39. Sexual harassment is defined in section 14A(7) of the EEA as any form of unwanted verbal, non-verbal or physical conduct of a sexual nature which has the purpose or effect of violating a person’s dignity and creating an intimidating, degrading, humiliating or offensive environment for the person.

40. The conduct at issue may not be specifically directed at a particular employee but nevertheless has the purpose or effect of violating a person’s dignity and creating an intimidating, hostile, degrading, humiliating or offensive environment for the person.

41. Many forms of behaviour can constitute sexual harassment. A single incident may constitute sexual harassment. Sexual harassment includes behaviours like those in the following list, which is illustrative and not exhaustive:

• Physical conduct of a sexual nature - this may include unwanted physical contact such as unnecessary touching, patting or pinching or brushing against another employee’s body, assault and coercive sexual intercourse;

• Verbal conduct of a sexual nature - this includes unwelcome sexual advances, propositions or pressure for sexual contact, continued suggestions for social contact outside the work place after it has been made clear that such suggestions are unwelcome, unwanted or offensive, suggestive remarks, innuendo or lewd comments, graffiti, written materials, emails, text messages or social media posts;

• Non-verbal conduct of a sexual nature - this may include the display of pornographic or sexually suggestive pictures or objects. It may also include stalking, indecent exposure, leering, whistling or making sexually suggestive gestures; and

• Gender-based conduct - this includes conduct that denigrates or is abusive of an employee for reasons related to his or her sex such as derogatory or degrading abuse or insults which are gender-based. This might include conduct that insults or degrades an employee because she is pregnant or because s/he is transgender.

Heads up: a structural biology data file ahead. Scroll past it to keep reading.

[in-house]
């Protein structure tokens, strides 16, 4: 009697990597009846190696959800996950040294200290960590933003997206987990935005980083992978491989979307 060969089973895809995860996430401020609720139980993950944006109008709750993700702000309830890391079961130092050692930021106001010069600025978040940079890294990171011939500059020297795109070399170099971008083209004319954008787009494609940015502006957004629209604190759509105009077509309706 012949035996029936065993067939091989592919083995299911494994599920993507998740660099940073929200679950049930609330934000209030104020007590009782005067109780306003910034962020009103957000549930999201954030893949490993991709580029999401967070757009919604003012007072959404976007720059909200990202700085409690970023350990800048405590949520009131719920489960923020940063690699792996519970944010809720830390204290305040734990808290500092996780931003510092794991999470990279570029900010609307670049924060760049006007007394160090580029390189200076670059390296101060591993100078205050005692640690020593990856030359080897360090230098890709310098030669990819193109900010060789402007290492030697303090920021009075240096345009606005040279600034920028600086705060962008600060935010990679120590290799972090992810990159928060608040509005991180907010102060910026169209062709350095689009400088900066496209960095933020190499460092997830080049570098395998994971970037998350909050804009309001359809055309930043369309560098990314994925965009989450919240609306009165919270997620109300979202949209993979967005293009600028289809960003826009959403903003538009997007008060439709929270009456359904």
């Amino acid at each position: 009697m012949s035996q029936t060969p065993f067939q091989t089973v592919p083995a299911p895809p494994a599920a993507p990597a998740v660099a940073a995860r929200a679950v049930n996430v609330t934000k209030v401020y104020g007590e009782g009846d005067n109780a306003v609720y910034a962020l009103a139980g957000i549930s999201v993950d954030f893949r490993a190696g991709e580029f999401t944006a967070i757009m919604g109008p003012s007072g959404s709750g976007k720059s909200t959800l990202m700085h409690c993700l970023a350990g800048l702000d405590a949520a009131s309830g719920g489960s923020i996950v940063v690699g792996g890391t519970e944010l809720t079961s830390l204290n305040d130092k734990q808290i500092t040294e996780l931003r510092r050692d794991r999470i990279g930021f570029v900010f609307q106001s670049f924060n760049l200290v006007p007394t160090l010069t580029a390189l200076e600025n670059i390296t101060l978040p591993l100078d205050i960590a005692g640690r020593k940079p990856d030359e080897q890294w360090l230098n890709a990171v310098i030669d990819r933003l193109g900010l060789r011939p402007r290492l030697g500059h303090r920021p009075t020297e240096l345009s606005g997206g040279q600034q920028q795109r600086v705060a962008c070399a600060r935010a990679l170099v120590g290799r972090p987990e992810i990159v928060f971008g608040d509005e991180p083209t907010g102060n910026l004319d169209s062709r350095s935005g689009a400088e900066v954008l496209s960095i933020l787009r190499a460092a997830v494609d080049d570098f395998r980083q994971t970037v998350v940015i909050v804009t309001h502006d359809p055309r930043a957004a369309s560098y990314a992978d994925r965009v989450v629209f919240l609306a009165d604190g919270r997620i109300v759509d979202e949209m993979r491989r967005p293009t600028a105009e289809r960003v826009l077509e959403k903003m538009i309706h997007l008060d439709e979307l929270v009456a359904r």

Who is covered?

42. The protection against harassment afforded under the EEA covers all public and private employees, whether full-time, part-time, permanent or temporary, working under a contract of employment, or through an agency.

43. It also extends to persons providing personal services in another person’s home. However, it does not extend to volunteers. Other civil law remedies may be available to volunteers in this regard.

Essential elements of harassment and sexual harassment

Unwelcome conduct

44. The EEA does not prohibit all relations of a sexual or social nature at work. To constitute sexual harassment or harassment the behaviour complained of must firstly be unwelcome. It is up to each employee to decide irrespective of the attitudes of others (a) what behaviour is unwelcome and (b) from whom, if anybody, such behaviour is welcome or unwelcome. The fact that an individual has previously acceded to the behaviour does not stop him/her from deciding that it has become unwelcome. It is the unwanted nature of the conduct which distinguishes sexual harassment and harassment from behaviour which is welcome and mutual.

Violation of dignity

45. In addition, to constitute harassment under the EEA the behaviour must have the purpose or effect of violating a person’s dignity and creating an intimidating, hostile, degrading, humiliating or offensive environment for that person.


46. The intention of the perpetrator of the sexual harassment or harassment is irrelevant. The fact that the perpetrator has no intention of sexually harassing or harassing the employee is no defence. The effect of the behaviour on the employee is what is determinative.